How to keep your game protagonist consistent with player expectation
- Edwin McRae
Greetings and salutations fellow lorekeepers!
I’m Narrative Designer Tim Schuchert and in this post I want to suggest some methods for how you can maintain consistency when designing your game’s protagonist. If you have not yet read the previous post on “How to choose the right protagonist for your game”, I suggest you do so first, as I explain terms and constructs, that I am building upon in this article.
[Warning! Contains Spoilers for The Last of Us 1, Witcher 3 and Disco Elysium]
Types of Protagonists
In the last post I presented you with categories in which we can group protagonists, based on the interactivity and point of view of a game. I would argue that the chosen type of protagonist also influences how our player connects with their in-game avatar.
If we choose to use a fixed established character then our player is experiencing the protagonist’s story. Therefore the player will need to accept the development of their protagonist as it is shown to them by the game’s narrative.
If we choose to use a formable established character then our player has some control over the protagonist’s story and development.
If we choose one of the other protagonist types then our player is creating the protagonist’s story and the player needs to be able to do this in any way they wish.
After looking at our examples from the last post, we can create statements that take this framing into account. As players we would say:
- “I am playing with Joel.” – For he is only my interface to the game world.
- “I am playing as Geralt.” – For I am stepping into his shoes, fulfilling my fantasy of being and developing this specific character.
- “I am the Dragonborn.” – For all the actions, feelings and thoughts are mine and I decide how they develop over time.
Considering the Mental Model
As narrative designers we must keep these mental models in mind when designing the flow of our story. We have to be aware of the current fantasy and how the player wants to fulfil it when playing our game. When we are aware of this, we can design the game in a way that reinforces and strengthens this mental model, creating a greater emotional attachment between player and protagonist, which in turn leads to a more intense narrative experience.
As digital games are an interactive media, this reinforcement of the mental model must happen through the interactions and decisions we offer a player during play sessions.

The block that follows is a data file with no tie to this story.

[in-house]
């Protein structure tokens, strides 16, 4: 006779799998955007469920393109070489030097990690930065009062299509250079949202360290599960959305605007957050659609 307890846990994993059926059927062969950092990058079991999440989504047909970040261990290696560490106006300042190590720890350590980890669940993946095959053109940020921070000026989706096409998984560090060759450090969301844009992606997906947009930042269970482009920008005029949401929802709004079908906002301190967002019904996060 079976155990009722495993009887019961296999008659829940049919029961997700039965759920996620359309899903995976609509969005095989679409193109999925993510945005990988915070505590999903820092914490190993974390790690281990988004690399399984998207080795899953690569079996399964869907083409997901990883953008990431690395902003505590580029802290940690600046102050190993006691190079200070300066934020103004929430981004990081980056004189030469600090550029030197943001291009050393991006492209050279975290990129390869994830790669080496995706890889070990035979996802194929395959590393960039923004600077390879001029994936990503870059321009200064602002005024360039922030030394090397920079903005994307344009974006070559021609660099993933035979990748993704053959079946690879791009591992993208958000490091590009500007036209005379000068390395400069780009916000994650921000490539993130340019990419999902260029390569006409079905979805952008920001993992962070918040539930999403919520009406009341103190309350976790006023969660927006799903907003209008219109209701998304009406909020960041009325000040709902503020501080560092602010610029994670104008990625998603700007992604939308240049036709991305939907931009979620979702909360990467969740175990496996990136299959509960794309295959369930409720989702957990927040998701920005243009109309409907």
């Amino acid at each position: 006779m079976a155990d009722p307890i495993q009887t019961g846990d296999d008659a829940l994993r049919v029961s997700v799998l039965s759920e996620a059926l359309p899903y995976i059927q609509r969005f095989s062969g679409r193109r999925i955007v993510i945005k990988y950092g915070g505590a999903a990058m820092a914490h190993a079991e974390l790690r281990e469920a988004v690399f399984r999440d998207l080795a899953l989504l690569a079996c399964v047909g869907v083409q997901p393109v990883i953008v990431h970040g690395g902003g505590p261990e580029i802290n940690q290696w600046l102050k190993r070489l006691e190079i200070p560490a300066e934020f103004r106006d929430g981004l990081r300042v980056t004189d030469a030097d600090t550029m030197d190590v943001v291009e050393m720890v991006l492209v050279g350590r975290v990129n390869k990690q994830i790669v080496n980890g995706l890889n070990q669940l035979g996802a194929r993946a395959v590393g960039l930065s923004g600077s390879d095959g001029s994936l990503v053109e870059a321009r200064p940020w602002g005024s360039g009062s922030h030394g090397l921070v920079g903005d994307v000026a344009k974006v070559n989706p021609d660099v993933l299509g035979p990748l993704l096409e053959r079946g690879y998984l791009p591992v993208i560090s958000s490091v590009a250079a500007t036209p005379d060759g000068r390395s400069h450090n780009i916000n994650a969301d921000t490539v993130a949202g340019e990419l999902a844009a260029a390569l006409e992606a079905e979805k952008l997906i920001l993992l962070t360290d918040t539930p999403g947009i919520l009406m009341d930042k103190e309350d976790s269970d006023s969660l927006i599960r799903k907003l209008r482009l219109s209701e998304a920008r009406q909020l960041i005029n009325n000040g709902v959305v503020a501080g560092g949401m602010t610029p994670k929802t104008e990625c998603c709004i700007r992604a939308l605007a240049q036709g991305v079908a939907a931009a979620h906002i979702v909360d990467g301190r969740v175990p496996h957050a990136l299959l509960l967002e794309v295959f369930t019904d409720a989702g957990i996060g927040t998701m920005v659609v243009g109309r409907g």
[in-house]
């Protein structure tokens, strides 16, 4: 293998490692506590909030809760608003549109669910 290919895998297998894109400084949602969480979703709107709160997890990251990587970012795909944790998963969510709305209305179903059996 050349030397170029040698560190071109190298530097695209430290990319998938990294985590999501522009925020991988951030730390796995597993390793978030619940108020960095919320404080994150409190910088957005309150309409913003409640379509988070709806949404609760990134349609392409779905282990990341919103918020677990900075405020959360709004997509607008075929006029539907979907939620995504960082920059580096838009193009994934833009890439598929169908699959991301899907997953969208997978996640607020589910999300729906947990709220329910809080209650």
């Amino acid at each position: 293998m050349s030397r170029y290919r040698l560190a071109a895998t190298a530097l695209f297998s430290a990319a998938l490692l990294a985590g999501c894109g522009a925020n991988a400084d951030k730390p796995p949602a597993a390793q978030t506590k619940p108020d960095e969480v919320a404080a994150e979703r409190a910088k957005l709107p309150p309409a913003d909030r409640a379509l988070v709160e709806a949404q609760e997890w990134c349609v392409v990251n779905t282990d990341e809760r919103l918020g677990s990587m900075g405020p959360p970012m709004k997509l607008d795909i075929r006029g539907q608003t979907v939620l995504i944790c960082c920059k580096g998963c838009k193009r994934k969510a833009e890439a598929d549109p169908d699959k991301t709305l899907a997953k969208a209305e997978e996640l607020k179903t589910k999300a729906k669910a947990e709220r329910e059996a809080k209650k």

While this is a golden opportunity to connect player with protagonist, there is also the risk of alienating the two by stepping into the trap of (ludo)narrative dissonance.
Clashing with the Mental Model
This means that the set of actions a character can perform, or things he/she can say, don’t align with the player’s mental model of the protagonist they are controlling. This becomes even worse when such an unaligned action or decision is forced upon the player in a cutscene or similar linear structure that is completely out of the player’s control.
As a fixed established protagonist it is Joel’s decision to save Ellie at the end of “The Last of Us” regardless of what the player would have done.
As a formable established protagonist it is up to the player to decide what would make sense for Geralt; kill a mischievous godling or make a deal with that godling. Either option could fit with Geralt’s character, depending on how the player has chosen to play him.
As a player-created protagonist it would make sense to offer good, neutral and evil options to resolve a quest as the character’s morality is completely up to the player.
And this principle doesn’t stop with things the protagonist does, but also applies to the reactions that the game world has towards the protagonist’s actions.
If the player decides that Geralt will trust the ghostly young woman in Fyke Tower, Graham (NPC) will die horribly when the ghost enacts her revenge.
We should always take the player’s mental model of their protagonist into account when designing interactions between protagonist and game world. If we decide to break this mental model, we need a sufficiently logical explanation in the game, one that justifies a player’s update of their mental model.